Preparing for law school is not a matter of packing the right school supplies. It is a matter of having the capacity to pack your mind with information, retaining and using it to the best of your abilities. If you are looking to enter the world of lawyering, let us here at The Center for Legal Studies list not what you’ll need at the first day of class, but what you should already have the moment you sit down to take the bar examination.
Here are the first three core skills, values, knowledge, and experience your legal education should provide you, as outlined by the American Bar Association:
- Problem Solving
Analysis is the cornerstone of law practice. Your career will revolve around sifting facts, comparing them, and determining which holds more water. You need to be able to think in and out of the box with ease, as every case demands a perspective that is efficient, learned, and true.
- Critical Reading
We won’t sugarcoat it: there are several libraries’ worth of reading for you to power through. Law students have to spend most of their days reading, understanding, and remembering the law and the academe’s insights on it. You will learn techniques that make this process much easier, but nothing is better than having the discipline to allow yourself to take the law to heart straight from the pages.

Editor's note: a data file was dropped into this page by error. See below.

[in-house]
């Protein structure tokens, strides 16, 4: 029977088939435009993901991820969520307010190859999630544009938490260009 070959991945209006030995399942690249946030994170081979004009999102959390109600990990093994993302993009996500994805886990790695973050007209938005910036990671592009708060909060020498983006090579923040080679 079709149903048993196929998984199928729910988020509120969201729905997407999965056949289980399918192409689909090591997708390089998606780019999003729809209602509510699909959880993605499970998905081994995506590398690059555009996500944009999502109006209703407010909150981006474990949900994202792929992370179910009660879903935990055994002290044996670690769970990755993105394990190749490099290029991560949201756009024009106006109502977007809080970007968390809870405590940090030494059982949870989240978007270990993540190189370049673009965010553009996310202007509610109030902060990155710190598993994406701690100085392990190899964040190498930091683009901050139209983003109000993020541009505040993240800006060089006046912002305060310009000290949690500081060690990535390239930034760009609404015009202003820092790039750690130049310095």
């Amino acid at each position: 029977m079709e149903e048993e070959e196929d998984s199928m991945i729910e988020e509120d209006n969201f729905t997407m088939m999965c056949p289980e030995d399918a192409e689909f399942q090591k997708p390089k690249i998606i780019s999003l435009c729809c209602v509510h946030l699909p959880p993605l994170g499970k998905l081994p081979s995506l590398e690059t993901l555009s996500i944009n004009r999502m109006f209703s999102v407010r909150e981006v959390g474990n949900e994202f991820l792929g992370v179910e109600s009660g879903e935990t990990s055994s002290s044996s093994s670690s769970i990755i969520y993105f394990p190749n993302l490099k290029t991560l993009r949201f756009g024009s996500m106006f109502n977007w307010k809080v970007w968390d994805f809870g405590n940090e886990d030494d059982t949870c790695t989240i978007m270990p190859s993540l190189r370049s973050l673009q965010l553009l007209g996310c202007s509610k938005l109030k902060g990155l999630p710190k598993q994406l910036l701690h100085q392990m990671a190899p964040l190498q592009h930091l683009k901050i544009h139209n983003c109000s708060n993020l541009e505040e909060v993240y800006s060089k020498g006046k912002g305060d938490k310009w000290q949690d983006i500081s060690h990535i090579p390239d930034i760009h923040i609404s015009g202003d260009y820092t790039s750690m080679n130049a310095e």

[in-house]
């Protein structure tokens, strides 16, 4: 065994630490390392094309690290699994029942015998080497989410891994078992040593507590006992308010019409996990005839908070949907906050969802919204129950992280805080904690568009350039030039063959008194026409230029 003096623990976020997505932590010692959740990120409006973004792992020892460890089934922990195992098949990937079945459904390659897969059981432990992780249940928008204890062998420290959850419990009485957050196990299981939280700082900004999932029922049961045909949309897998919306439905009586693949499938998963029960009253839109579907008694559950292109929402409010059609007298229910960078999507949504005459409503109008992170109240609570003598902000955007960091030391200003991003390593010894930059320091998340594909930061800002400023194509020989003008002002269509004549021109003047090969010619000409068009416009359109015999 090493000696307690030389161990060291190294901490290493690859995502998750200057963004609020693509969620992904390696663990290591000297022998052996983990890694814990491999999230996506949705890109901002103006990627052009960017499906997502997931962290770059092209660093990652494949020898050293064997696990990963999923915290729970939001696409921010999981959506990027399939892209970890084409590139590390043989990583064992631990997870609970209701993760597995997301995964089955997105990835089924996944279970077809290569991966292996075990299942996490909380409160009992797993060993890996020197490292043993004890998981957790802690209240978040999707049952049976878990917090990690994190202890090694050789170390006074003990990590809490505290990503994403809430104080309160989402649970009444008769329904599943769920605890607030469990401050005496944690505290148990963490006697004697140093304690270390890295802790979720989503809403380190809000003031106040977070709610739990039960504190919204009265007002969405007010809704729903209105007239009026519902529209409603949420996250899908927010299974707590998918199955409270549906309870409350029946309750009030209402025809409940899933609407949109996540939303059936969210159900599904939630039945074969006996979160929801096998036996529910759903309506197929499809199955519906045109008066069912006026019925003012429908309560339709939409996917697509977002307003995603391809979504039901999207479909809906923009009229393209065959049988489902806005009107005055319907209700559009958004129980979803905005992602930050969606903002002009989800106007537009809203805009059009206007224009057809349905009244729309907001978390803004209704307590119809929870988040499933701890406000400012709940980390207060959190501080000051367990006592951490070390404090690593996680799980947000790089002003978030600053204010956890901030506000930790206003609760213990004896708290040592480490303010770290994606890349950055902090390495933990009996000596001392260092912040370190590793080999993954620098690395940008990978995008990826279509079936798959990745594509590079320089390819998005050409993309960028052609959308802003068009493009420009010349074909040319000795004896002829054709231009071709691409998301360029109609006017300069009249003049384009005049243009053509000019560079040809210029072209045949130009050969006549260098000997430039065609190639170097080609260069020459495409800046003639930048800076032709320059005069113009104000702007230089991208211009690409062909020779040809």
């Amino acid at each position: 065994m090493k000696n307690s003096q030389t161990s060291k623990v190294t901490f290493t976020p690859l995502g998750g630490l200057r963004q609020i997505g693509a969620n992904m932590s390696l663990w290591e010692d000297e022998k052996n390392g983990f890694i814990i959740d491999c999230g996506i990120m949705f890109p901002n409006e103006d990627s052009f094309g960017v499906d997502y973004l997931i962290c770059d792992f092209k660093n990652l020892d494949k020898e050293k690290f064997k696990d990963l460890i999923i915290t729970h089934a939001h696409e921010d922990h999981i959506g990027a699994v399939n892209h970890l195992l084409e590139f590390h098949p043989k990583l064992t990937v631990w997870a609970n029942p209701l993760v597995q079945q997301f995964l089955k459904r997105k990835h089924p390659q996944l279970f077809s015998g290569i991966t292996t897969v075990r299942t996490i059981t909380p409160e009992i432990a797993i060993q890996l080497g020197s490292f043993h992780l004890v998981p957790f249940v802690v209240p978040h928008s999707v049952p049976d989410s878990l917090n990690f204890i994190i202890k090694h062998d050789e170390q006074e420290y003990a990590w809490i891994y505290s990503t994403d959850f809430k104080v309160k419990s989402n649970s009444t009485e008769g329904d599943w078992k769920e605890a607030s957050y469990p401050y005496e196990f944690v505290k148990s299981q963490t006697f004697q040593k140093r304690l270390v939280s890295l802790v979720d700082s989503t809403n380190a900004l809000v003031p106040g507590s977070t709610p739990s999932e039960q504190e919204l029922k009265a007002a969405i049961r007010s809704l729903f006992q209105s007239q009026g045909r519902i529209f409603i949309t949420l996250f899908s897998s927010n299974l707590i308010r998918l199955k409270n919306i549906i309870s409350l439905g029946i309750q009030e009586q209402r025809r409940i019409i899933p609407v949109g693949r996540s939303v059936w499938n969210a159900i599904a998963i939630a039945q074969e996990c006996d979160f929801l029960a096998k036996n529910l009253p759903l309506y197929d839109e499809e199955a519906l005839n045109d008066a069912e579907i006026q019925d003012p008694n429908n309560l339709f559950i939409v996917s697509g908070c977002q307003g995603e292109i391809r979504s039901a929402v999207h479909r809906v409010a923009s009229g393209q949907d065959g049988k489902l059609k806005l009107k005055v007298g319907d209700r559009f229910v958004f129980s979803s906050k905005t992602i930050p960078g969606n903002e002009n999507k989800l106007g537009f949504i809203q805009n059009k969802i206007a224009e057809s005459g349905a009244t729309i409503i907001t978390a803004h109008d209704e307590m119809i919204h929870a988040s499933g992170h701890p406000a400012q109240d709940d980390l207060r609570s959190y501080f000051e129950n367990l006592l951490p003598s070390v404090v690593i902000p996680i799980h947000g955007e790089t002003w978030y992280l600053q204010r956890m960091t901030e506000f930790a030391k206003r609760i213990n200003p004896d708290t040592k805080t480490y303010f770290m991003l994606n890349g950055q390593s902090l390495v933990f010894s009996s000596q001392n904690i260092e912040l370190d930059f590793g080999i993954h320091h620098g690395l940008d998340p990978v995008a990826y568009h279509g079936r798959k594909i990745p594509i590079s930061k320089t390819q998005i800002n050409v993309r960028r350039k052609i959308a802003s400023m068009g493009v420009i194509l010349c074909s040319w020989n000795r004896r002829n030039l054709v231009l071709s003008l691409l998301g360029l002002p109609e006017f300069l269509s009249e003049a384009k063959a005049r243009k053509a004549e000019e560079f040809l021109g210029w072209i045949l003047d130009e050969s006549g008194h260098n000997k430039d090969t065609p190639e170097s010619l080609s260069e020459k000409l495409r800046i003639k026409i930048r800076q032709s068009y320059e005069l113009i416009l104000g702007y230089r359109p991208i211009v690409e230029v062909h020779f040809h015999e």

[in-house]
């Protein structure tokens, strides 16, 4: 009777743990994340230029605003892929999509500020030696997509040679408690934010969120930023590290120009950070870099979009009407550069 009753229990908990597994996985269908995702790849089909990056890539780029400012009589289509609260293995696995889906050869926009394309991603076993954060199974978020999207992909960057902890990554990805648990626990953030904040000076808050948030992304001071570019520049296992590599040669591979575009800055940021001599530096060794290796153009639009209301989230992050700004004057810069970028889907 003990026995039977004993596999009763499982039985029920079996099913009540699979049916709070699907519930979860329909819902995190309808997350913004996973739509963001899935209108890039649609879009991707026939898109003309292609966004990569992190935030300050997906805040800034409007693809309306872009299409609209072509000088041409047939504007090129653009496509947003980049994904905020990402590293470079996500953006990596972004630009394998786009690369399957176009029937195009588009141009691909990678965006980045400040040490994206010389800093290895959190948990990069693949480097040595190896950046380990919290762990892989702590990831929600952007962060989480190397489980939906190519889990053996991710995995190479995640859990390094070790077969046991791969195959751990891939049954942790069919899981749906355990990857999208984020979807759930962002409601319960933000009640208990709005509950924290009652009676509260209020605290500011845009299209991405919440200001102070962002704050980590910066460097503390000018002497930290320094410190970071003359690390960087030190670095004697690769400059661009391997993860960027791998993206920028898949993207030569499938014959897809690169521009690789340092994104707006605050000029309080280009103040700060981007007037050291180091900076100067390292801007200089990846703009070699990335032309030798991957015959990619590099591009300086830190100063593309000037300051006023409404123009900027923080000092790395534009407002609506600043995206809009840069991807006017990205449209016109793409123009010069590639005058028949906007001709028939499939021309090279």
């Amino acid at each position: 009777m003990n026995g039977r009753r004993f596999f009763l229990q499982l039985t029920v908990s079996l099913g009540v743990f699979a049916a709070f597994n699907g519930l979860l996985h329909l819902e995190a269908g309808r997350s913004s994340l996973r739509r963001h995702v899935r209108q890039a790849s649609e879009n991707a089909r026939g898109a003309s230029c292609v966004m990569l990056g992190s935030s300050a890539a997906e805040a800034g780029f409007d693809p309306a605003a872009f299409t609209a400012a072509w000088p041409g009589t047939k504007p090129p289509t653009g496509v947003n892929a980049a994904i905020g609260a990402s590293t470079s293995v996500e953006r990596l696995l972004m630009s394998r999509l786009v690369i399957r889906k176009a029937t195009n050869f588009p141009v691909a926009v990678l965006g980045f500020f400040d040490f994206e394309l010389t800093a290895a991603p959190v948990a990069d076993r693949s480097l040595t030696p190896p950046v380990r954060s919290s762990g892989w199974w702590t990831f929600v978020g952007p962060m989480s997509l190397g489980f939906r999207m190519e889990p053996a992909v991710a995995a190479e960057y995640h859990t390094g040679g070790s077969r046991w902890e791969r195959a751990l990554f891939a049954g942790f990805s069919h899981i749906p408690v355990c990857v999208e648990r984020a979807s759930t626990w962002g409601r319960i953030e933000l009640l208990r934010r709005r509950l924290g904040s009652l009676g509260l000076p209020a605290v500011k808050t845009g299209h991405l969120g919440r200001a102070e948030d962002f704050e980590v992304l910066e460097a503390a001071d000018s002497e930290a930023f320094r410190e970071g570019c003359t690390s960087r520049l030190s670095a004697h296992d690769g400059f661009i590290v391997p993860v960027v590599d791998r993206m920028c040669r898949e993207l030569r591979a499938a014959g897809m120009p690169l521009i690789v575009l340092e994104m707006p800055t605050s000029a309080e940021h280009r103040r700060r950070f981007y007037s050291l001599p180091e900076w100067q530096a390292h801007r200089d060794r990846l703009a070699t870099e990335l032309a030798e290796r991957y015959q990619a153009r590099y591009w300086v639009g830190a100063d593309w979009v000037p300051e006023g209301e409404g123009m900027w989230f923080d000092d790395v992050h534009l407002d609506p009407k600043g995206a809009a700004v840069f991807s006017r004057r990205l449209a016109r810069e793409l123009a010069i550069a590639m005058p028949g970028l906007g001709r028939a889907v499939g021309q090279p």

- Writing and Editing
Building a case is no one-sitting matter. It is an act of building in every sense of the word. Having absolute command of every tenet of the law pays off here. You should be able to write immaculate reprocessing of the law without breaking a sweat, but definitely taking a few breaks.
These are the skills you will develop while studying law, carrying over to your practice and your daily life. Problem solving, critical reading, writing, and editing skills benefit people in any manner of profession. For us law practitioners, they are imperative abilities—one that determine whether we are fit to influence legal decisions and facilitate the delivery of truth and justice in the world.